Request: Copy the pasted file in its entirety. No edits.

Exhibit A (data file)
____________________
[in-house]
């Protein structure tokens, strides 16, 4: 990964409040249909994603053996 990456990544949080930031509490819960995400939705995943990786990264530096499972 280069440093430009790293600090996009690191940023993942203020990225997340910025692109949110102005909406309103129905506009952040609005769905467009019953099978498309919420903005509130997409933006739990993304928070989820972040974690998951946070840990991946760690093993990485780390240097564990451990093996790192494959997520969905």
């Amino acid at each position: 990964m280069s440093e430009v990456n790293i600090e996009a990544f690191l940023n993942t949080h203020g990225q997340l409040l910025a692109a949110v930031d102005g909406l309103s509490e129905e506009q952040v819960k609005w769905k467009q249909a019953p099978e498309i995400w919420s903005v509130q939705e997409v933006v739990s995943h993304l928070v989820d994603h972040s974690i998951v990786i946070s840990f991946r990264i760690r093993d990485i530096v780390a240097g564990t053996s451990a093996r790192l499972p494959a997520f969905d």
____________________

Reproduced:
[in-house]
């Protein structure tokens, strides 16, 4: 990964409040249909994603053996 990456990544949080930031509490819960995400939705995943990786990264530096499972 280069440093430009790293600090996009690191940023993942203020990225997340910025692109949110102005909406309103129905506009952040609005769905467009019953099978498309919420903005509130997409933006739990993304928070989820972040974690998951946070840990991946760690093993990485780390240097564990451990093996790192494959997520969905």
């Amino acid at each position: 990964m280069s440093e430009v990456n790293i600090e996009a990544f690191l940023n993942t949080h203020g990225q997340l409040l910025a692109a949110v930031d102005g909406l309103s509490e129905e506009q952040v819960k609005w769905k467009q249909a019953p099978e498309i995400w919420s903005v509130q939705e997409v933006v739990s995943h993304l928070v989820d994603h972040s974690i998951v990786i946070s840990f991946r990264i760690r093993d990485i530096v780390a240097g564990t053996s451990a093996r790192l499972p494959a997520f969905d």